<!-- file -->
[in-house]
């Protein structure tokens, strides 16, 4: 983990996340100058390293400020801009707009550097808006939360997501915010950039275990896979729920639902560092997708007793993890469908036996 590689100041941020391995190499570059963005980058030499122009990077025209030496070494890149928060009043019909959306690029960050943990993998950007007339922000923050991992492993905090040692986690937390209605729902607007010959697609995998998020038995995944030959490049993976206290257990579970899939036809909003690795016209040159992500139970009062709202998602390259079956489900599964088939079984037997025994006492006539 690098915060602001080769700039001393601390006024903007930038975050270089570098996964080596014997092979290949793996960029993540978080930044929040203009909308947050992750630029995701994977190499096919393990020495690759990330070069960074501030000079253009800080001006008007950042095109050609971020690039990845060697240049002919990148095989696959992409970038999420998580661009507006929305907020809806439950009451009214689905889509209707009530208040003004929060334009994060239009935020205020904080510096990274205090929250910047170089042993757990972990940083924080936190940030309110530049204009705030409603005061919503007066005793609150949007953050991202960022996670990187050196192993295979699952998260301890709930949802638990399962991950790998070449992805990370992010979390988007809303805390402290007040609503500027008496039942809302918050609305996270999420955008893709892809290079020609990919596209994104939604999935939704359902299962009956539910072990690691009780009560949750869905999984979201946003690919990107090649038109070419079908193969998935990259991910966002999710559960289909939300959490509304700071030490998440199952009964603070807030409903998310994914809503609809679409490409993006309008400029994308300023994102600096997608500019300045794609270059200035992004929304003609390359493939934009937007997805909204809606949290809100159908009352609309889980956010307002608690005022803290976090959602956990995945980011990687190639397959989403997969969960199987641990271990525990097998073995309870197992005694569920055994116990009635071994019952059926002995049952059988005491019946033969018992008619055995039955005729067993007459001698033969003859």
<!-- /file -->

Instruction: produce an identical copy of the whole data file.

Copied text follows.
[in-house]
């Protein structure tokens, strides 16, 4: 983990996340100058390293400020801009707009550097808006939360997501915010950039275990896979729920639902560092997708007793993890469908036996 590689100041941020391995190499570059963005980058030499122009990077025209030496070494890149928060009043019909959306690029960050943990993998950007007339922000923050991992492993905090040692986690937390209605729902607007010959697609995998998020038995995944030959490049993976206290257990579970899939036809909003690795016209040159992500139970009062709202998602390259079956489900599964088939079984037997025994006492006539 690098915060602001080769700039001393601390006024903007930038975050270089570098996964080596014997092979290949793996960029993540978080930044929040203009909308947050992750630029995701994977190499096919393990020495690759990330070069960074501030000079253009800080001006008007950042095109050609971020690039990845060697240049002919990148095989696959992409970038999420998580661009507006929305907020809806439950009451009214689905889509209707009530208040003004929060334009994060239009935020205020904080510096990274205090929250910047170089042993757990972990940083924080936190940030309110530049204009705030409603005061919503007066005793609150949007953050991202960022996670990187050196192993295979699952998260301890709930949802638990399962991950790998070449992805990370992010979390988007809303805390402290007040609503500027008496039942809302918050609305996270999420955008893709892809290079020609990919596209994104939604999935939704359902299962009956539910072990690691009780009560949750869905999984979201946003690919990107090649038109070419079908193969998935990259991910966002999710559960289909939300959490509304700071030490998440199952009964603070807030409903998310994914809503609809679409490409993006309008400029994308300023994102600096997608500019300045794609270059200035992004929304003609390359493939934009937007997805909204809606949290809100159908009352609309889980956010307002608690005022803290976090959602956990995945980011990687190639397959989403997969969960199987641990271990525990097998073995309870197992005694569920055994116990009635071994019952059926002995049952059988005491019946033969018992008619055995039955005729067993007459001698033969003859």